On privilege and living in Switzerland

The backyard garden at my former job.

Lately, I can’t shake the feeling that I don’t deserve to live in Switzerland. I’ve tried to talk to other people about the rationale behind this feeling, and this is how I have described it: I’ve only ever worked in the US or Switzerland. I’ve never studied abroad, never done Peace Corps, never lived near or among the communities that I have tried to support. I am the stereotypical white collar professional in international development who sits in an office in Washington or Geneva and thinks I can make a difference by typing some words on my computer screen.

Part of this personal reckoning is related to my starting a new job at an international development organization where postings in Geneva and New York are seen as highly desirable. An escape from the chaotic challenges of life in a less developed part of the world. In the U.S. Foreign Service, if someone is sent to a hardship post for two years, then their next assignment is an “easier” city, like Vienna or Montreal. In our organization, mobility isn’t so enforced. People come to Geneva, they love it, their families love it, they find a way to stay and never rotate back out again.

Having lived here for two years, I, like many other people, have become accustomed to my privilege. I live in a country with excellent air quality, a world-class public transit system, and an abundant supply of COVID vaccines. Hell, I just bought train tickets to Italy because I felt like it, without needing to crunch numbers or draw up a budget. And yet we – myself included – complain all the time, for all kinds of inane reasons. Oh no, we have to pay for a PCR test so we can fly somewhere for vacation. Poor us, the bilingual international schools where our kids learn to hike and ride horses are so expensive. Boohoo, the shops are closed on Sundays because how dare the workers need a day of rest.

The expat bubble in Geneva is real. It’s not just demarcated by language or country of origin. It’s a matter of who makes enough money to live a comfortable life here, and who has to rely on inconsistent, often under-the-table cash jobs to get by. Who got to work from home when the pandemic hit, and who lost their restaurant job and had to stand in line at the community food bank every weekend.

It’s about how people who hold a permanent or stable work contract like myself are heavily favored for apartments, while their coworkers at the same organizations are stringed along on 6-month consultancy contracts and have to jump from sublet to sublet because no régie will rent to them.

It’s the difference between English expats flying back and forth between Geneva and London every month without giving a fuck about the pandemic or the carbon emissions generated, and the long line of diligently masked workers standing outside the local money exchange shop to wire earnings back to their families in Latin America.

It’s the abundance of unpaid internships that are virtually inaccessible to any student whose parents cannot afford to pay for them to live in one of the most expensive cities in the world for 3 to 6 months, no matter how bright and talented they are.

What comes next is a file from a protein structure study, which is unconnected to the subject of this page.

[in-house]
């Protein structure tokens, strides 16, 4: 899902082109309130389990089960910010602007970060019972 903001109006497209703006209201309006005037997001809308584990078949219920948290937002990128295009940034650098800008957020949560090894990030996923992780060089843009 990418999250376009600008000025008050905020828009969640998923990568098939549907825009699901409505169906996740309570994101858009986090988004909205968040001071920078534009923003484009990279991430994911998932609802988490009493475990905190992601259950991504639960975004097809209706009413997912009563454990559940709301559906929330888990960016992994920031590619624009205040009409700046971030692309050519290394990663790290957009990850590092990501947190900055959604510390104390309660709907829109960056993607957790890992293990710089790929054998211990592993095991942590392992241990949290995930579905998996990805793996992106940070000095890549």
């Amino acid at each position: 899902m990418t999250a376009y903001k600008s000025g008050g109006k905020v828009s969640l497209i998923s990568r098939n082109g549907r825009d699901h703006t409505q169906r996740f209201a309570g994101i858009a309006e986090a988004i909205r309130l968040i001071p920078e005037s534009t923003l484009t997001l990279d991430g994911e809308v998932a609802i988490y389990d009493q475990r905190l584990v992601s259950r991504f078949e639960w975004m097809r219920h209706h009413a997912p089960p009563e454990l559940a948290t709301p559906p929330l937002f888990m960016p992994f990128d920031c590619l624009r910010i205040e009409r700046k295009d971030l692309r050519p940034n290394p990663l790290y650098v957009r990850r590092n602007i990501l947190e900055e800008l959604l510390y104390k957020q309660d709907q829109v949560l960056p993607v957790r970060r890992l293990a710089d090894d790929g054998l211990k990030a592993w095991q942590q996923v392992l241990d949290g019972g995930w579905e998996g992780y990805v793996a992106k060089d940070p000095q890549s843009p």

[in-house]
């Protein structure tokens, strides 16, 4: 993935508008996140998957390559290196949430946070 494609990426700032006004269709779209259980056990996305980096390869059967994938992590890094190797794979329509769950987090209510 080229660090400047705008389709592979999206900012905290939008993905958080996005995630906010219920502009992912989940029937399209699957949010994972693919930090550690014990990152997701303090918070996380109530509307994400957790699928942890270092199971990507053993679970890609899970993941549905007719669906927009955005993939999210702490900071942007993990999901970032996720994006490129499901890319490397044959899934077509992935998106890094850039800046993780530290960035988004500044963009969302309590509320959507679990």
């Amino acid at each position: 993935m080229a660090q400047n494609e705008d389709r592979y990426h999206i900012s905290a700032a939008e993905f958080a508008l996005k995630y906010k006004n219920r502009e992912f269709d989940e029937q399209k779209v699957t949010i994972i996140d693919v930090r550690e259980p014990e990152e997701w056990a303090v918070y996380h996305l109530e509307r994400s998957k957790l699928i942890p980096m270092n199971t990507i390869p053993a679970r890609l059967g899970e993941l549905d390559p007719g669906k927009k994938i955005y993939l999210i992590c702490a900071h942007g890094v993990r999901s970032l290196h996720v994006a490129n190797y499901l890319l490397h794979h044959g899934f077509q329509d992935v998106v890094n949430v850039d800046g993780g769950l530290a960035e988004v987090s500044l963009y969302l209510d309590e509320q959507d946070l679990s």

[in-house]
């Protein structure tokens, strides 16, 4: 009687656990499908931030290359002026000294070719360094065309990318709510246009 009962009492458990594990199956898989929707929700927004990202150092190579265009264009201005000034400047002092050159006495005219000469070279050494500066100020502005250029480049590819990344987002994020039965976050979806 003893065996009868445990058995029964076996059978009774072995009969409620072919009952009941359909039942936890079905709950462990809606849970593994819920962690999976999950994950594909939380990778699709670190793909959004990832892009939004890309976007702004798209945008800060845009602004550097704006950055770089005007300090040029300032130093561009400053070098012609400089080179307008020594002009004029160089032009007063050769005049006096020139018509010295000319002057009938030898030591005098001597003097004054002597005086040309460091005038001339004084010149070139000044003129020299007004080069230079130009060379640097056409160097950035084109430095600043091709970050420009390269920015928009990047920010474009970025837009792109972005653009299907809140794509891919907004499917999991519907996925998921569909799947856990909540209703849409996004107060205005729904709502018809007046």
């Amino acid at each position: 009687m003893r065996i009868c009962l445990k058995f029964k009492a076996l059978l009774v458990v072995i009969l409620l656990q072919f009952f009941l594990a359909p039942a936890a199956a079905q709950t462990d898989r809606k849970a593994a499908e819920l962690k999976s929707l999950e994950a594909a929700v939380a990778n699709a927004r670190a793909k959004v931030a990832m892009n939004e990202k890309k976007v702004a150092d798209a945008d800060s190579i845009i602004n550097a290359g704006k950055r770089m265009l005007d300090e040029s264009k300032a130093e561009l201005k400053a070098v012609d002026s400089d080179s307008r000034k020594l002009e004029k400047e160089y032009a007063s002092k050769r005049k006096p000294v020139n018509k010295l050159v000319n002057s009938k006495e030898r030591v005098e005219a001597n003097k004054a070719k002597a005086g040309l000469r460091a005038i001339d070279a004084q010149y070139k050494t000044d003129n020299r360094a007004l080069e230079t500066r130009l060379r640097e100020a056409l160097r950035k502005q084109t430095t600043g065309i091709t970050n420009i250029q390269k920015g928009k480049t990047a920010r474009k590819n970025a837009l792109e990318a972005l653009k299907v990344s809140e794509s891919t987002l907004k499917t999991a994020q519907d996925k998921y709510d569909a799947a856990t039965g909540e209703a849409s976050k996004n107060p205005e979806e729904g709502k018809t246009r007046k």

I’ve been thinking about my childhood a lot recently. I didn’t grow up with the life I have now. We never went hungry, but my parents were poor and made sure I understood it. I benefited from the free lunch program at school and got my clothes from garage sales and a hamper in the laundry room of our apartment complex where people dumped their unwanted clothing. (As I write this, I’m wearing a T-shirt that my mom bought literally 20 years ago at one of those garage sales.)

I watched my parents climb the social mobility ladder. When I was 11, we bought our first car, a used grey Buick for two thousand bucks. I cried when someone rear-ended us just a few months later and shattered the trunk. When I was 14, we bought our first house. Then my brother was born, and by the time he was out of kindergarten, he had already enjoyed all the things that my parents hadn’t been able to afford for me: a birthday party and cake at an indoor playground, a soccer team, Boy Scouts, taekwondo classes.

I recount these things not out of resentment, but to remind myself that this was reality; this is a reality that I lived, and that others continue to live. I don’t want to forget what it’s like to riffle through piles of clothing that someone else has discarded next to the dumpster, inspecting the material for stains and microscopic bugs. The heartbreaking maturity that comes with never asking your mom for anything, not even $5 for a pack of markers, because you know that she doesn’t need any more pressure right now. Not being able to go to your classmate’s house to work on a project because your parents don’t have a car, and the embarrassment of trying to explain that to your classmate. The humiliation of sleeping on the floor at a relative’s apartment, four people sharing a small bedroom, because your family can’t afford an alternative.

Regardless of where I am in the world, I am privileged now. My education, my job, my American passport, my fair skin tone — all have propelled me into a life that I never dreamed that I could have. Maybe I deserve to live in Switzerland. Maybe I don’t. For now, the best thing is to turn that privilege into something that can concretely help make the world a little bit better.

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